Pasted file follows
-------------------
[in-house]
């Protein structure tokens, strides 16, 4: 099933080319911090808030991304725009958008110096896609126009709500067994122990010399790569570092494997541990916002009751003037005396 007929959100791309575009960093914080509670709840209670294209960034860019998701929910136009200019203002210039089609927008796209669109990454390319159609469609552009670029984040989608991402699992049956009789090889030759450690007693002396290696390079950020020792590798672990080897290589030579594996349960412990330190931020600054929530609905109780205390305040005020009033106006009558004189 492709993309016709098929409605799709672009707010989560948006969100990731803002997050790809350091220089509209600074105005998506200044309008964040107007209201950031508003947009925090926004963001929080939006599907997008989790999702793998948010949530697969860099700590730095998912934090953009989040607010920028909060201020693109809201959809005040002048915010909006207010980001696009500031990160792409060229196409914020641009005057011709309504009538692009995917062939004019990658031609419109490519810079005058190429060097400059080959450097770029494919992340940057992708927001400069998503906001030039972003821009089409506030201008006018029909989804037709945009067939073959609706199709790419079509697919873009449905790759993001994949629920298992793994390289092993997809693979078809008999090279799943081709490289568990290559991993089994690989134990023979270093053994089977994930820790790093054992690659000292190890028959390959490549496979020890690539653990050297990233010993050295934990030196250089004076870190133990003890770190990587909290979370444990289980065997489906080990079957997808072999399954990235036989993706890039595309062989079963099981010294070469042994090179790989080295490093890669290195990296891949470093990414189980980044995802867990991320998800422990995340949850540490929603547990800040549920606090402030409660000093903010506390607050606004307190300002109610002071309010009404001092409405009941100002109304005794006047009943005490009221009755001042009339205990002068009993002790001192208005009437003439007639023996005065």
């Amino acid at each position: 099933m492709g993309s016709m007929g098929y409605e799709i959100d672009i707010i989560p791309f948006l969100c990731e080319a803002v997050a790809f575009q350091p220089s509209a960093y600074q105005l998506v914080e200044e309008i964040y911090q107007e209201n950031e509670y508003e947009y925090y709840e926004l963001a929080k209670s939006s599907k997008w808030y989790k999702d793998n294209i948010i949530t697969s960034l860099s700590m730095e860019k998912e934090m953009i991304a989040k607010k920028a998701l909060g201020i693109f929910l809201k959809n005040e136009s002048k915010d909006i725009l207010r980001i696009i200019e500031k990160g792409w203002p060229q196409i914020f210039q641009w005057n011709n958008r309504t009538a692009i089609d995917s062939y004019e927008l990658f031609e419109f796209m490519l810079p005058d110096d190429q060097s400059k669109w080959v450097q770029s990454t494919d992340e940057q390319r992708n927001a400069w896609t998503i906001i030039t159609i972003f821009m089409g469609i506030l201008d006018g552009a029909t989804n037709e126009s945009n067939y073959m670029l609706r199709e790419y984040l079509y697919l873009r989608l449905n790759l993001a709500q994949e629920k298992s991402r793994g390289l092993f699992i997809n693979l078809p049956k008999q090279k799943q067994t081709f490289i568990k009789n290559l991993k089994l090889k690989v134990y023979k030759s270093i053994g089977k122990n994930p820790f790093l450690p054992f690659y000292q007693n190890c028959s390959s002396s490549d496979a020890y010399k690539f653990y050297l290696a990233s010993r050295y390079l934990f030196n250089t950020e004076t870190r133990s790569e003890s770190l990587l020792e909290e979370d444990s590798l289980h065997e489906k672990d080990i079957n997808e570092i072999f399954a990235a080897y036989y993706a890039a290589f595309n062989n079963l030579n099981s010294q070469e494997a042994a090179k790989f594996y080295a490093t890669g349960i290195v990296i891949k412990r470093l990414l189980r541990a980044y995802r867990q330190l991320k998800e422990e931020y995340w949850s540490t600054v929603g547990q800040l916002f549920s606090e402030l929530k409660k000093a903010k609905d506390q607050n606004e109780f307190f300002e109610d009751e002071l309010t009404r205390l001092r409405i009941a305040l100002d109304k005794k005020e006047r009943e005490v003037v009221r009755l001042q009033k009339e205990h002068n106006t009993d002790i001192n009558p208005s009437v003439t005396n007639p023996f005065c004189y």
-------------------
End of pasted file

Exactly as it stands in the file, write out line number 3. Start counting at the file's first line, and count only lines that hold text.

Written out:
């Amino acid at each position: 099933m492709g993309s016709m007929g098929y409605e799709i959100d672009i707010i989560p791309f948006l969100c990731e080319a803002v997050a790809f575009q350091p220089s509209a960093y600074q105005l998506v914080e200044e309008i964040y911090q107007e209201n950031e509670y508003e947009y925090y709840e926004l963001a929080k209670s939006s599907k997008w808030y989790k999702d793998n294209i948010i949530t697969s960034l860099s700590m730095e860019k998912e934090m953009i991304a989040k607010k920028a998701l909060g201020i693109f929910l809201k959809n005040e136009s002048k915010d909006i725009l207010r980001i696009i200019e500031k990160g792409w203002p060229q196409i914020f210039q641009w005057n011709n958008r309504t009538a692009i089609d995917s062939y004019e927008l990658f031609e419109f796209m490519l810079p005058d110096d190429q060097s400059k669109w080959v450097q770029s990454t494919d992340e940057q390319r992708n927001a400069w896609t998503i906001i030039t159609i972003f821009m089409g469609i506030l201008d006018g552009a029909t989804n037709e126009s945009n067939y073959m670029l609706r199709e790419y984040l079509y697919l873009r989608l449905n790759l993001a709500q994949e629920k298992s991402r793994g390289l092993f699992i997809n693979l078809p049956k008999q090279k799943q067994t081709f490289i568990k009789n290559l991993k089994l090889k690989v134990y023979k030759s270093i053994g089977k122990n994930p820790f790093l450690p054992f690659y000292q007693n190890c028959s390959s002396s490549d496979a020890y010399k690539f653990y050297l290696a990233s010993r050295y390079l934990f030196n250089t950020e004076t870190r133990s790569e003890s770190l990587l020792e909290e979370d444990s590798l289980h065997e489906k672990d080990i079957n997808e570092i072999f399954a990235a080897y036989y993706a890039a290589f595309n062989n079963l030579n099981s010294q070469e494997a042994a090179k790989f594996y080295a490093t890669g349960i290195v990296i891949k412990r470093l990414l189980r541990a980044y995802r867990q330190l991320k998800e422990e931020y995340w949850s540490t600054v929603g547990q800040l916002f549920s606090e402030l929530k409660k000093a903010k609905d506390q607050n606004e109780f307190f300002e109610d009751e002071l309010t009404r205390l001092r409405i009941a305040l100002d109304k005794k005020e006047r009943e005490v003037v009221r009755l001042q009033k009339e205990h002068n106006t009993d002790i001192n009558p208005s009437v003439t005396n007639p023996f005065c004189y």